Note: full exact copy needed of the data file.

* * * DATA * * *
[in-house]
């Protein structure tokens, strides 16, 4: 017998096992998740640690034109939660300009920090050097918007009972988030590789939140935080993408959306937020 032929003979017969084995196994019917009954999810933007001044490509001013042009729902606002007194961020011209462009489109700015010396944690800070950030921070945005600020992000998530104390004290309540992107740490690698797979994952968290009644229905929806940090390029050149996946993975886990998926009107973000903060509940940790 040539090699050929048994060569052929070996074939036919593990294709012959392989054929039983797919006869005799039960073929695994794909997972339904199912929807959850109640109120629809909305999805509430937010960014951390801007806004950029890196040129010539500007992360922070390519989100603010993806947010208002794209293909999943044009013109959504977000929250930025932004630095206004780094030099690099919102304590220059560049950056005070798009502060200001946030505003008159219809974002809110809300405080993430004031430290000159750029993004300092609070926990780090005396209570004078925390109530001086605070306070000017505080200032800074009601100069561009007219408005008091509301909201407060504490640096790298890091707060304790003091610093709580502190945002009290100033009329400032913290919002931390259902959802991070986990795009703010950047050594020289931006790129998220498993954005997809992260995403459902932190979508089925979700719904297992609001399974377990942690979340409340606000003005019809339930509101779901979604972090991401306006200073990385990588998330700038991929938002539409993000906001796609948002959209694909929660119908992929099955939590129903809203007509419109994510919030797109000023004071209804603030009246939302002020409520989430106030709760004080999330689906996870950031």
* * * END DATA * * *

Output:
[in-house]
């Protein structure tokens, strides 16, 4: 017998096992998740640690034109939660300009920090050097918007009972988030590789939140935080993408959306937020 032929003979017969084995196994019917009954999810933007001044490509001013042009729902606002007194961020011209462009489109700015010396944690800070950030921070945005600020992000998530104390004290309540992107740490690698797979994952968290009644229905929806940090390029050149996946993975886990998926009107973000903060509940940790 040539090699050929048994060569052929070996074939036919593990294709012959392989054929039983797919006869005799039960073929695994794909997972339904199912929807959850109640109120629809909305999805509430937010960014951390801007806004950029890196040129010539500007992360922070390519989100603010993806947010208002794209293909999943044009013109959504977000929250930025932004630095206004780094030099690099919102304590220059560049950056005070798009502060200001946030505003008159219809974002809110809300405080993430004031430290000159750029993004300092609070926990780090005396209570004078925390109530001086605070306070000017505080200032800074009601100069561009007219408005008091509301909201407060504490640096790298890091707060304790003091610093709580502190945002009290100033009329400032913290919002931390259902959802991070986990795009703010950047050594020289931006790129998220498993954005997809992260995403459902932190979508089925979700719904297992609001399974377990942690979340409340606000003005019809339930509101779901979604972090991401306006200073990385990588998330700038991929938002539409993000906001796609948002959209694909929660119908992929099955939590129903809203007509419109994510919030797109000023004071209804603030009246939302002020409520989430106030709760004080999330689906996870950031």